Campus Event Calendar

Event Entry

What and Who

Accurate Analysis of Large Private Datasets

Vibhor Rastogi
University of Washington
SWS Colloquium

Vibhor Rastogi is a doctoral candidate in the Database group at the
University of Washington. His dissertation develops techniques for
privacy-preserving data analysis. His other research interests include
data uncertainty, data cleaning, and problems in large-scale data
SWS, RG1  
AG Audience

Date, Time and Location

Thursday, 15 April 2010
90 Minutes
E1 5
5th floor


Today, no individual has full control over access to his personal
information. Private data collected by various hospitals and
universities, and also by websites like Google and Facebook, contain
valuable statistical facts that can be mined for research and analysis,
e.g., analyze outbreak of diseases, detect traffic patterns on the road,
or understand browsing trends on the web, but concerns about individual
privacy severely restricts its use, e.g., privacy attacks led AOL to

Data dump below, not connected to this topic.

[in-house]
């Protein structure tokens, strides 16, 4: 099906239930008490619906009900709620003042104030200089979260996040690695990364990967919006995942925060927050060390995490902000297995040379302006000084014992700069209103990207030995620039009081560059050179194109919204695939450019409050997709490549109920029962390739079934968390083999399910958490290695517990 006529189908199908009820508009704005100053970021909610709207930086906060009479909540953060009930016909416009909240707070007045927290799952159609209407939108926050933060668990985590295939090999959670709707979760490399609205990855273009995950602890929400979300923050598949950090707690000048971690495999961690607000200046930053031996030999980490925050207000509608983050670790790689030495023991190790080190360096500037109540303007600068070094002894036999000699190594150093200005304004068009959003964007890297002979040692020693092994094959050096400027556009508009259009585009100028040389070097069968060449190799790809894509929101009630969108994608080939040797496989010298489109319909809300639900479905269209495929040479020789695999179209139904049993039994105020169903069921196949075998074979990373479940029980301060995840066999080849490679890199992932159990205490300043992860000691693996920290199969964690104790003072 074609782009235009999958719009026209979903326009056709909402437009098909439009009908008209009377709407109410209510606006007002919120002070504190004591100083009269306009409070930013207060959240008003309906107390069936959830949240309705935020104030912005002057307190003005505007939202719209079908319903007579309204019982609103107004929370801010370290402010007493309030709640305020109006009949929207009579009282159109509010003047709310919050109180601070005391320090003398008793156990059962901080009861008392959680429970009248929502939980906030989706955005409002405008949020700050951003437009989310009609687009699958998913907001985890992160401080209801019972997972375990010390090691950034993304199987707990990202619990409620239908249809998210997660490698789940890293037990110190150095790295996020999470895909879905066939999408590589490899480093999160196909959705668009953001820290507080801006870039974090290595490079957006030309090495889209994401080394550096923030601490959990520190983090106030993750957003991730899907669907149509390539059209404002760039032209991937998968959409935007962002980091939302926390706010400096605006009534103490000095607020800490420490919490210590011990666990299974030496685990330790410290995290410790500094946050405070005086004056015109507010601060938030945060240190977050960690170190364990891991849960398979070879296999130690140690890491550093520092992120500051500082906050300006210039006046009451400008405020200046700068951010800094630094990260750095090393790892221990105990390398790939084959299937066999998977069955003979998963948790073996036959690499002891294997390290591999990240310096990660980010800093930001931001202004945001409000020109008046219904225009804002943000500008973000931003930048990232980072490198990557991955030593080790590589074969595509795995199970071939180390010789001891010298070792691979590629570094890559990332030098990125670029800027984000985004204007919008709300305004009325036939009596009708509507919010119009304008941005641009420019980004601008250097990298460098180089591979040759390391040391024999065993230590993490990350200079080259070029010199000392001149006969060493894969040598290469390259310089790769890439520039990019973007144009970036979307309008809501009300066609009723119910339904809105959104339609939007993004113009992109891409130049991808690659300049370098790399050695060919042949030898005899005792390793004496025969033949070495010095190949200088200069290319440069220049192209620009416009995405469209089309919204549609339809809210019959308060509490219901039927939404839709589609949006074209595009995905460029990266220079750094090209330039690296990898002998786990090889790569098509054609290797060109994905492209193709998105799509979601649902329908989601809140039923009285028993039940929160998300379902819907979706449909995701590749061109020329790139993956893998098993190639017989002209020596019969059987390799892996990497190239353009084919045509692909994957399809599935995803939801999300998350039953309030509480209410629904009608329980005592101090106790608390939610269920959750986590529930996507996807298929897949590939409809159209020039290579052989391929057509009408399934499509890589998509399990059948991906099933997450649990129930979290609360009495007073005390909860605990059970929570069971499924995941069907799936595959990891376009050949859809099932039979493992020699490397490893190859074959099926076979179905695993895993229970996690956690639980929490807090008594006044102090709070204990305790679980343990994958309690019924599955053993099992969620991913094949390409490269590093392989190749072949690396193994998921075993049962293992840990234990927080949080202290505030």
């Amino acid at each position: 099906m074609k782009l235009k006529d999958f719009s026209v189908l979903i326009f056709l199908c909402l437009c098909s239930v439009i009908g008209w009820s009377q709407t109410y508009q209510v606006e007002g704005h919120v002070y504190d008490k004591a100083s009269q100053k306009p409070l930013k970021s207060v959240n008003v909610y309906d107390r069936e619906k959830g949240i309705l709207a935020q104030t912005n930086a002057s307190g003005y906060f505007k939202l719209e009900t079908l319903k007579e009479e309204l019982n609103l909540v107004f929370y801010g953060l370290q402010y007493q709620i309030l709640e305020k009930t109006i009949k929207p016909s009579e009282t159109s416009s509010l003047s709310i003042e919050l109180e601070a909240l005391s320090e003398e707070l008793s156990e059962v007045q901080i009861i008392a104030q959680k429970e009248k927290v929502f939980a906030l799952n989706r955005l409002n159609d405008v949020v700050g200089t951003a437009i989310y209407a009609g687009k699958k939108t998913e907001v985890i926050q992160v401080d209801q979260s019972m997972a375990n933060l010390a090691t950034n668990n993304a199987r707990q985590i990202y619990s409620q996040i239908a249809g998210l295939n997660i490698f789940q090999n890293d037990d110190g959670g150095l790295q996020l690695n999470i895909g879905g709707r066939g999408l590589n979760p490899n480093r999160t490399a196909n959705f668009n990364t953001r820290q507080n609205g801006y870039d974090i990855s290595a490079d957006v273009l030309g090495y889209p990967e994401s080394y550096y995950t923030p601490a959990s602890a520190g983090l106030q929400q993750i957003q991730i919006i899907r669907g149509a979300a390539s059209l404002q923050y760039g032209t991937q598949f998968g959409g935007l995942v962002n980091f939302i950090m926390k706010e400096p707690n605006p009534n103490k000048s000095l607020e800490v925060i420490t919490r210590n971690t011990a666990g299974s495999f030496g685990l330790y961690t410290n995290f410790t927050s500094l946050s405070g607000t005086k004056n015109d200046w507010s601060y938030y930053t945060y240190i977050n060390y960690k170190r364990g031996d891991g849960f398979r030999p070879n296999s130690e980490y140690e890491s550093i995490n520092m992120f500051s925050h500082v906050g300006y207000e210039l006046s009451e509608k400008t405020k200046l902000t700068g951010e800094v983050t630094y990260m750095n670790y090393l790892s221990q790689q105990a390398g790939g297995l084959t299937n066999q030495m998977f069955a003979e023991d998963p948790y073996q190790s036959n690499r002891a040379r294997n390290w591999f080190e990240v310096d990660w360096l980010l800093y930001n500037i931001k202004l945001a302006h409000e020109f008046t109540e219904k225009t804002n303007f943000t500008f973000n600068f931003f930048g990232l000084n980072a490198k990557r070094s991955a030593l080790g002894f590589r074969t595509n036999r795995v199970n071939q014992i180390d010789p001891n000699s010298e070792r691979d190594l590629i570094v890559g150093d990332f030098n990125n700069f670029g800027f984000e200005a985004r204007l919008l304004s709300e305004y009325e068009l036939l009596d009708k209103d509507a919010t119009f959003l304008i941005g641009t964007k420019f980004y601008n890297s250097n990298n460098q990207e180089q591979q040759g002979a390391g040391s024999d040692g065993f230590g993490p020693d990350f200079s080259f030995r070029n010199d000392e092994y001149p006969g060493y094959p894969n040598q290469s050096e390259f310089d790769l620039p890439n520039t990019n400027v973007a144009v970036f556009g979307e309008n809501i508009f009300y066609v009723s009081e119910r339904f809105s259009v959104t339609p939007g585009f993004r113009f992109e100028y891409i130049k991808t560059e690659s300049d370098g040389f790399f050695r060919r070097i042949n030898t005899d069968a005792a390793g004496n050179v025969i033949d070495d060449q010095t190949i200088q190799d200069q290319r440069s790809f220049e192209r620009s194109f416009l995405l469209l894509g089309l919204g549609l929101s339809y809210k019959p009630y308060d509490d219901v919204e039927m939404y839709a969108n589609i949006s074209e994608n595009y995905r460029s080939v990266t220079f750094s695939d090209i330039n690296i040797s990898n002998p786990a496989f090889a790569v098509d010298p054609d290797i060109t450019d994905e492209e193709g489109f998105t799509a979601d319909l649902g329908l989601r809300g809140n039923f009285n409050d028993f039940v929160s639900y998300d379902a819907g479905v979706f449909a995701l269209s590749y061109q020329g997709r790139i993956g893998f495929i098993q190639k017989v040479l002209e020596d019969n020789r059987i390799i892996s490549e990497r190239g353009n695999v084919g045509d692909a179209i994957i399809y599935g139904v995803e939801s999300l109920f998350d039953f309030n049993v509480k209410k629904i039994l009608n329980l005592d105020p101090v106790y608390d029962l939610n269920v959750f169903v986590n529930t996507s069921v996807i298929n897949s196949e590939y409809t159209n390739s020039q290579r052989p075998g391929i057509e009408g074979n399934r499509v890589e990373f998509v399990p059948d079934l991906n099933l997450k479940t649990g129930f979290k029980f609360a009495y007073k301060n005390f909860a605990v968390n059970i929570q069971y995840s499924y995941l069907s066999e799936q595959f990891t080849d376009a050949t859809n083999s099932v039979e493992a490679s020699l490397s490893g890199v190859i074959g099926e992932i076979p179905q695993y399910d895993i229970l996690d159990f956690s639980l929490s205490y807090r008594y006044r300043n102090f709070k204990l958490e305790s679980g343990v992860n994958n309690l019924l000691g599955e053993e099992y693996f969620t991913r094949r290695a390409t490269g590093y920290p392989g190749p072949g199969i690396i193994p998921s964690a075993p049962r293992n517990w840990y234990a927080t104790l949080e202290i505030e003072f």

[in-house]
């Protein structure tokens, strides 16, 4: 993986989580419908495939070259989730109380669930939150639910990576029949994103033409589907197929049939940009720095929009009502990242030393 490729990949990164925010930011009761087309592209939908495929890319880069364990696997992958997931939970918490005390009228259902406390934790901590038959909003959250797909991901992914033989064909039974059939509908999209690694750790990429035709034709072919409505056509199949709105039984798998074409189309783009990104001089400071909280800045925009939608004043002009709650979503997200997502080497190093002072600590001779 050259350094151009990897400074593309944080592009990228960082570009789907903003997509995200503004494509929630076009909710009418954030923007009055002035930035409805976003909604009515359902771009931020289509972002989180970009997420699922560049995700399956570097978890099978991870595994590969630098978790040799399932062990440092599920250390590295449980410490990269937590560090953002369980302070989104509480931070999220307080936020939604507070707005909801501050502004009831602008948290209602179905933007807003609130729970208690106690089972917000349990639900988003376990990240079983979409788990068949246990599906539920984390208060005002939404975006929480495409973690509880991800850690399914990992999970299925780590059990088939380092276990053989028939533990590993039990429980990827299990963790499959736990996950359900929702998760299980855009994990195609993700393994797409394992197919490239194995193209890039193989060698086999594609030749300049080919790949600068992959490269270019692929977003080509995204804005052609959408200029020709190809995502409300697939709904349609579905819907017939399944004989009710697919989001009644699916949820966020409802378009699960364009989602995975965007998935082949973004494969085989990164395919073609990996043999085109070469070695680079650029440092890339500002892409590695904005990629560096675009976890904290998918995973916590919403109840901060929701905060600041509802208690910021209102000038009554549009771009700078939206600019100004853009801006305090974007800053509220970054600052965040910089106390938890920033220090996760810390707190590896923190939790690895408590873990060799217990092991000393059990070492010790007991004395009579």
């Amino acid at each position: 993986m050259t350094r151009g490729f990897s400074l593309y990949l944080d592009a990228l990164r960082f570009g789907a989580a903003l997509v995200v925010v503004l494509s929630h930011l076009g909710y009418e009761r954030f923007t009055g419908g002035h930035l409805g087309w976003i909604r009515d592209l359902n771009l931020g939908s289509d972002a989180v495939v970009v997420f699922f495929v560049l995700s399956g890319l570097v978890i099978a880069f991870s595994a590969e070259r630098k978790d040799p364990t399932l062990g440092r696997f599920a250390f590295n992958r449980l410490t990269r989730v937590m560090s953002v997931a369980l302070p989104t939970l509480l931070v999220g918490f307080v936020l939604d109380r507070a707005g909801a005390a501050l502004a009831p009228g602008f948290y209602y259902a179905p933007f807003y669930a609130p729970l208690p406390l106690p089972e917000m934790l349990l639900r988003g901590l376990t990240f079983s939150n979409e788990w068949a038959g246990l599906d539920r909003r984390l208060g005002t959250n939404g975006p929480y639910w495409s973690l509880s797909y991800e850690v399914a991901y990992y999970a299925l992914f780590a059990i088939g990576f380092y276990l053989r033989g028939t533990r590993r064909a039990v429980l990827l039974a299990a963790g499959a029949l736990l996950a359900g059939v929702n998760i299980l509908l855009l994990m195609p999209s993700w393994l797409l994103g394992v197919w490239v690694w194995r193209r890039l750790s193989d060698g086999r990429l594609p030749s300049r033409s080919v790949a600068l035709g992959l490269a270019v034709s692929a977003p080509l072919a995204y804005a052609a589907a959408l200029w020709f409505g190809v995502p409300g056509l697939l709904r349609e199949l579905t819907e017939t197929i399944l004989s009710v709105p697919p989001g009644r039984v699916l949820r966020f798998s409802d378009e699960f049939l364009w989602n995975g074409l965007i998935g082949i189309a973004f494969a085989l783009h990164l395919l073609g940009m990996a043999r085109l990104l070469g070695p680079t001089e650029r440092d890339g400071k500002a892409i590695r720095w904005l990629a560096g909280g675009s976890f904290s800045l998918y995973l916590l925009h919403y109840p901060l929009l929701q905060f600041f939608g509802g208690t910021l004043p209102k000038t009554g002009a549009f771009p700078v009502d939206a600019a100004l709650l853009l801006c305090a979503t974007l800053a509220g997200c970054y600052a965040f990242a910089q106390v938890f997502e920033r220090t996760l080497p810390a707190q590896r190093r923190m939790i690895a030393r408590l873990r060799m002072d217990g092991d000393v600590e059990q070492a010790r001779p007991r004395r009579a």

recently pull-off its published search-log data.

To remedy this, much recent work focuses on data analysis with formal
privacy guarantees. This has given rise to differential privacy
considered by many as the golden standard of privacy. However, few
practical techniques satisfying differential privacy exist for complex
analysis tasks (e.g., analysis involving complex query operators), or
new data models (e.g., data having temporal correlations or
uncertainty). In this talk, I will discuss techniques that fill this
void. I will first discuss a query answering algorithm that can handle
joins (previously, no private technique could accurately answer join
queries arising in many analysis tasks). This algorithm makes several
privacy-preserving analyses over social network graphs possible for the
first time. Then I will discuss a query-answering technique over
time-series data, which enables private analysis of GPS traces and other
temporally-correlated data. Third, I will discuss an access control
mechanism for uncertain data, which enables enforcing security policies
on RFID-based location data.
Finally, I will conclude by discussing some privacy and security
problems in building next-generation computing systems based on new
models for data (e.g., uncertain data), computing (e.g., cloud
computing), and human computer interaction (e.g., ubiquitous systems).


Bettina Bennett
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Bettina Peden-Bennett, 04/12/2010 14:06 -- Created document.